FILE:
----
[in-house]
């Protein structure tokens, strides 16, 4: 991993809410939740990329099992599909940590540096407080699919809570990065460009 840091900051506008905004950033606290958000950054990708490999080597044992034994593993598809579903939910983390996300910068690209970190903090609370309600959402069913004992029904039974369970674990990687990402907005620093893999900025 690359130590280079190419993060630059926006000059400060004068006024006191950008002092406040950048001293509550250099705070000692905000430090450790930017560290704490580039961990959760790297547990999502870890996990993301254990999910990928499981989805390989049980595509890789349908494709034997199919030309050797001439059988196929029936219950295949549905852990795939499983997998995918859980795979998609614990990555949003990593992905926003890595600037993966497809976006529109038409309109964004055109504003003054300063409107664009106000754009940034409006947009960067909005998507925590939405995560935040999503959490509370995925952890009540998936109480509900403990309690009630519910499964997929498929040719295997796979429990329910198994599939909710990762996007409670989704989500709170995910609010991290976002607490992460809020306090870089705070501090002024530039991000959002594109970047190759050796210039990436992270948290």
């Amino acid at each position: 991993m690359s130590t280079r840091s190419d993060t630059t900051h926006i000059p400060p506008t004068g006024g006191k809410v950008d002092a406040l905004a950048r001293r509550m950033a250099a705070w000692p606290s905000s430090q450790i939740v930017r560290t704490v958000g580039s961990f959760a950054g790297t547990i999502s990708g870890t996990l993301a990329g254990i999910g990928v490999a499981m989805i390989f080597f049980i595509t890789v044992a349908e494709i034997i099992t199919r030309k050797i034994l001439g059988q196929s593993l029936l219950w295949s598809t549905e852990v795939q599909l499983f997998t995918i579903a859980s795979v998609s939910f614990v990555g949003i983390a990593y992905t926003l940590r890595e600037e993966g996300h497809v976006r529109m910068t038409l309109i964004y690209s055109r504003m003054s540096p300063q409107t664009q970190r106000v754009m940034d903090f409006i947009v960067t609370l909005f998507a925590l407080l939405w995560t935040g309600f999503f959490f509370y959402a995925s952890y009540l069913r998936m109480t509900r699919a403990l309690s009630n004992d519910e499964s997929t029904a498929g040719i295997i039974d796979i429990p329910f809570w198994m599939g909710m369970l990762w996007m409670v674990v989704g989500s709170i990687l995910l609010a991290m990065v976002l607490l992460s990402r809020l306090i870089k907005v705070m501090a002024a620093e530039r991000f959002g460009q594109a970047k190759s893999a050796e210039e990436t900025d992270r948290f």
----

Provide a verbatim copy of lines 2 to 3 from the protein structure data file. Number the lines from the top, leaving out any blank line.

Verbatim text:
């Protein structure tokens, strides 16, 4: 991993809410939740990329099992599909940590540096407080699919809570990065460009 840091900051506008905004950033606290958000950054990708490999080597044992034994593993598809579903939910983390996300910068690209970190903090609370309600959402069913004992029904039974369970674990990687990402907005620093893999900025 690359130590280079190419993060630059926006000059400060004068006024006191950008002092406040950048001293509550250099705070000692905000430090450790930017560290704490580039961990959760790297547990999502870890996990993301254990999910990928499981989805390989049980595509890789349908494709034997199919030309050797001439059988196929029936219950295949549905852990795939499983997998995918859980795979998609614990990555949003990593992905926003890595600037993966497809976006529109038409309109964004055109504003003054300063409107664009106000754009940034409006947009960067909005998507925590939405995560935040999503959490509370995925952890009540998936109480509900403990309690009630519910499964997929498929040719295997796979429990329910198994599939909710990762996007409670989704989500709170995910609010991290976002607490992460809020306090870089705070501090002024530039991000959002594109970047190759050796210039990436992270948290």
């Amino acid at each position: 991993m690359s130590t280079r840091s190419d993060t630059t900051h926006i000059p400060p506008t004068g006024g006191k809410v950008d002092a406040l905004a950048r001293r509550m950033a250099a705070w000692p606290s905000s430090q450790i939740v930017r560290t704490v958000g580039s961990f959760a950054g790297t547990i999502s990708g870890t996990l993301a990329g254990i999910g990928v490999a499981m989805i390989f080597f049980i595509t890789v044992a349908e494709i034997i099992t199919r030309k050797i034994l001439g059988q196929s593993l029936l219950w295949s598809t549905e852990v795939q599909l499983f997998t995918i579903a859980s795979v998609s939910f614990v990555g949003i983390a990593y992905t926003l940590r890595e600037e993966g996300h497809v976006r529109m910068t038409l309109i964004y690209s055109r504003m003054s540096p300063q409107t664009q970190r106000v754009m940034d903090f409006i947009v960067t609370l909005f998507a925590l407080l939405w995560t935040g309600f999503f959490f509370y959402a995925s952890y009540l069913r998936m109480t509900r699919a403990l309690s009630n004992d519910e499964s997929t029904a498929g040719i295997i039974d796979i429990p329910f809570w198994m599939g909710m369970l990762w996007m409670v674990v989704g989500s709170i990687l995910l609010a991290m990065v976002l607490l992460s990402r809020l306090i870089k907005v705070m501090a002024a620093e530039r991000f959002g460009q594109a970047k190759s893999a050796e210039e990436t900025d992270r948290f």